The Place In Between

The Place In Between


This entry is not a Jonah-story. It’s from words I wrote for our January 2010 temple newsletter, reflecting on ten months of life-lived-in-ultimate-reorientation since Jonah’s death. With the concert in his memory soon approaching, I’ve been thinking about what it means to remember my kid rather than grow with him.



Jonah Maccabee Dreskin 1990-2009

Jonah Maccabee Dreskin

I’m in it now. A place between the horror of loss, and coming to terms with the never-to-ever-change reality that my son is gone. The hour-to-hour numbness which, as in any state of shock, signals the refusal of the body to accept what’s happening to it and so it shuts down some of its systems, that phase of my grief seems mostly to be gone. There are recurrences, to be sure, but for the most part, the disbelief is over. Ten months later, I have very sadly accepted that Jonah won’t ever be coming back.

Jewish tradition speaks of our moving towards peace, and that while we may not traverse the entire distance, we nevertheless strive to keep moving. I am not at peace. I don’t know if I ever will be. But I am less in turmoil than I’ve been, and I do feel like I’m moving forward, stumbling often but moving nonetheless.

This calming is not necessarily a good feeling. As time increases the distance between me and my son, I fear I’ve begun to forget the sound of Jonah’s voice, of his laughter, the feeling of his hand in mine, of his great big bear-hugs squeezing the breath from my body. He slips further and further away from me and, try as I might, with photographs and videos and the like, I cannot slow his retreat, a new phase in my grief that brings its own kind of pain. So when there is a momentary wave of Jonah’s powerful presence, the nearly inevitable tears are welcomed because they signal his restored closeness to me. That, I believe, is the place in between. I am in it now.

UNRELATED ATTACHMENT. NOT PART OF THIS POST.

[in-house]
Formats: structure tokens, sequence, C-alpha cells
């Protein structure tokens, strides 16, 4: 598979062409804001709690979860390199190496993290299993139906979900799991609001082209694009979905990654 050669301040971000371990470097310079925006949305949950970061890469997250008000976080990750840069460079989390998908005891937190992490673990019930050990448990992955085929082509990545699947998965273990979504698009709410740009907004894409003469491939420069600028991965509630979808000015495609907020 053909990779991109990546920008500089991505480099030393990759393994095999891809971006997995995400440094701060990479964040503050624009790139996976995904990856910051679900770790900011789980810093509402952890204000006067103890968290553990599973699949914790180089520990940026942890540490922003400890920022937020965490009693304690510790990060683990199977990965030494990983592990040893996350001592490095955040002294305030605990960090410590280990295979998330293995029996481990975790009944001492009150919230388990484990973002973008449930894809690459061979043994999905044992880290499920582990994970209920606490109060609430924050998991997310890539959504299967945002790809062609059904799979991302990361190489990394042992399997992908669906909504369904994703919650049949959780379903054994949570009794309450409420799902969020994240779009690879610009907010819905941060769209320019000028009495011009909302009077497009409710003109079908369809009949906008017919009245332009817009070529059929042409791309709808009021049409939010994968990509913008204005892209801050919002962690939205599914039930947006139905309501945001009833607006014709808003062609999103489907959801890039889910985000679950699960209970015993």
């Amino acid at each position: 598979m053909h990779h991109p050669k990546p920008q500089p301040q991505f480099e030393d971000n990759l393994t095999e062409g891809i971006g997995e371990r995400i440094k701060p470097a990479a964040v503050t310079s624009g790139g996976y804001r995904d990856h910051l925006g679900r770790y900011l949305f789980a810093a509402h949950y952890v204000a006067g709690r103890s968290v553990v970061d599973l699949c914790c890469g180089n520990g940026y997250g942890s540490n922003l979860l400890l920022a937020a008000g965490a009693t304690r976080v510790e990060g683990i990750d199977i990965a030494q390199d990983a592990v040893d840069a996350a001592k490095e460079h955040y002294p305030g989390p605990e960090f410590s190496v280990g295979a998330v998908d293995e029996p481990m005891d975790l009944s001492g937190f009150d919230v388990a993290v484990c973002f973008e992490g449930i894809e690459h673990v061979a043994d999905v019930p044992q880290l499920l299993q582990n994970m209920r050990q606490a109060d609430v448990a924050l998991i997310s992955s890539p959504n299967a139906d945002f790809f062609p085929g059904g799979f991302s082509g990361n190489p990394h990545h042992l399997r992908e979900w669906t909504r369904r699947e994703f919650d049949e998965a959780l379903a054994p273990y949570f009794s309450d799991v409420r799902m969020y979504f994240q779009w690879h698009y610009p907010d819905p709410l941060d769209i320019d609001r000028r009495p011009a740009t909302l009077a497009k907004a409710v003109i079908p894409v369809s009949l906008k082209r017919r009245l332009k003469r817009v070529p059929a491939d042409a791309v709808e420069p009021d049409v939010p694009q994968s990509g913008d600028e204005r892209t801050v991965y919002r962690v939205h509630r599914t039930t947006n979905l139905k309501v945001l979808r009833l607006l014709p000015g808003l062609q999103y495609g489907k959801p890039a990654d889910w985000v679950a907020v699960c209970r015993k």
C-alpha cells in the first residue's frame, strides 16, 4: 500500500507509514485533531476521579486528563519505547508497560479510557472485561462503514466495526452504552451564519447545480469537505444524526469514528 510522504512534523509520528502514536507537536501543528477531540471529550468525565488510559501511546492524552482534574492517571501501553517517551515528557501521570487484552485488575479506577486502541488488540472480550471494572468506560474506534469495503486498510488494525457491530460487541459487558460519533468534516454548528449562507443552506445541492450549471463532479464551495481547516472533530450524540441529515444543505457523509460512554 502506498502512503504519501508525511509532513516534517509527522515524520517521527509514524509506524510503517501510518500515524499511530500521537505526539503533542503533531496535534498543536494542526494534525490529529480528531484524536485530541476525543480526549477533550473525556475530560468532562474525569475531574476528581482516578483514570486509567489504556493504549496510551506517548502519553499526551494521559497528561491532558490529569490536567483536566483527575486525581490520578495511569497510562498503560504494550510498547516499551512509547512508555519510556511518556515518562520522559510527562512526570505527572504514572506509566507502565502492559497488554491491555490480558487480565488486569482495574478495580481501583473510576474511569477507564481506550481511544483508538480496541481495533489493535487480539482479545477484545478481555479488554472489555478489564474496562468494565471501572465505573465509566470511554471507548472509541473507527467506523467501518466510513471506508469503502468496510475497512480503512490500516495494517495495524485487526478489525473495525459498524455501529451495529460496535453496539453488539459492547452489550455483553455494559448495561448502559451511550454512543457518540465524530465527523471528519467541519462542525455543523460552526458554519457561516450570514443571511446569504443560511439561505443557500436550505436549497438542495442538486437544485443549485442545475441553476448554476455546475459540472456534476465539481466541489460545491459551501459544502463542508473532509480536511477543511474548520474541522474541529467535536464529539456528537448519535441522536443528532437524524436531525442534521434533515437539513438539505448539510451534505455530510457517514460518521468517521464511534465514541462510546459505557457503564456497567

What then does it mean to be establishing a Jonah Maccabee Memorial Concert, the first of which will take place on January 23? My family is so pleased to have a vehicle by which we can sustain Jonah’s memory and do some good in his name (some good, by the way, that we think he would have been very pleased to endorse). Jonah loved music and Jonah loved camp. To bring his two Jewish musical heroes, Dan Nichols and Josh Nelson, to his community as his gift, and to help other kids in his synagogue find the dollars that will clear the way for them to experience the kind of summers that Jonah loved so much, this warms our hearts and softens the edges around the hole that now resides there.

All the same, instead of a concert I wish this month of January would find Jonah and me speaking about his summer plans, about where on campus he’d be living next year, and about what he wants for his 20th birthday present.

Instead, many of you will be joining me and my family at the Jonah Maccabee Concert. Together, we will remember his sweet, beautiful, funny, loving life. We’ll celebrate the music he so enjoyed (he would have had a blast at it). And we’ll make sure that every temple kid who wants to go to a URJ summer camp gets to do so.